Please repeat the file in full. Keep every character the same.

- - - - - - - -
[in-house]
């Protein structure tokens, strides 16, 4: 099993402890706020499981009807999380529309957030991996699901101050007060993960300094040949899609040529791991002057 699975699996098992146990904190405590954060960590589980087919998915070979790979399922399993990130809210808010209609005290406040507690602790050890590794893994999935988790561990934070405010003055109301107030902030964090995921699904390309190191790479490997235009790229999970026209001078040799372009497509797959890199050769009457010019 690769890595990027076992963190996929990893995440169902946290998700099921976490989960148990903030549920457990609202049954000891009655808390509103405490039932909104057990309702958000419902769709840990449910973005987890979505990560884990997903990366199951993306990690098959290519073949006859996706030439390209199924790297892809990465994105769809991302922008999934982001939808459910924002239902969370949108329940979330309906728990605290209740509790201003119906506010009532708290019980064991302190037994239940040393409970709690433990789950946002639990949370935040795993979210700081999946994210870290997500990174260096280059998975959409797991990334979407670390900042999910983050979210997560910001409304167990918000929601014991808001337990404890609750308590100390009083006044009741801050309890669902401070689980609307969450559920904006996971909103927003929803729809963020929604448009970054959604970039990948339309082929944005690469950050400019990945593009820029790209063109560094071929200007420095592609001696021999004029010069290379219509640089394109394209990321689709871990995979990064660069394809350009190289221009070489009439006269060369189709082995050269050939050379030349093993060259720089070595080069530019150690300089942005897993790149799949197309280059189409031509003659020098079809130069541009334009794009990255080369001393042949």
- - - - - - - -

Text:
[in-house]
């Protein structure tokens, strides 16, 4: 099993402890706020499981009807999380529309957030991996699901101050007060993960300094040949899609040529791991002057 699975699996098992146990904190405590954060960590589980087919998915070979790979399922399993990130809210808010209609005290406040507690602790050890590794893994999935988790561990934070405010003055109301107030902030964090995921699904390309190191790479490997235009790229999970026209001078040799372009497509797959890199050769009457010019 690769890595990027076992963190996929990893995440169902946290998700099921976490989960148990903030549920457990609202049954000891009655808390509103405490039932909104057990309702958000419902769709840990449910973005987890979505990560884990997903990366199951993306990690098959290519073949006859996706030439390209199924790297892809990465994105769809991302922008999934982001939808459910924002239902969370949108329940979330309906728990605290209740509790201003119906506010009532708290019980064991302190037994239940040393409970709690433990789950946002639990949370935040795993979210700081999946994210870290997500990174260096280059998975959409797991990334979407670390900042999910983050979210997560910001409304167990918000929601014991808001337990404890609750308590100390009083006044009741801050309890669902401070689980609307969450559920904006996971909103927003929803729809963020929604448009970054959604970039990948339309082929944005690469950050400019990945593009820029790209063109560094071929200007420095592609001696021999004029010069290379219509640089394109394209990321689709871990995979990064660069394809350009190289221009070489009439006269060369189709082995050269050939050379030349093993060259720089070595080069530019150690300089942005897993790149799949197309280059189409031509003659020098079809130069541009334009794009990255080369001393042949």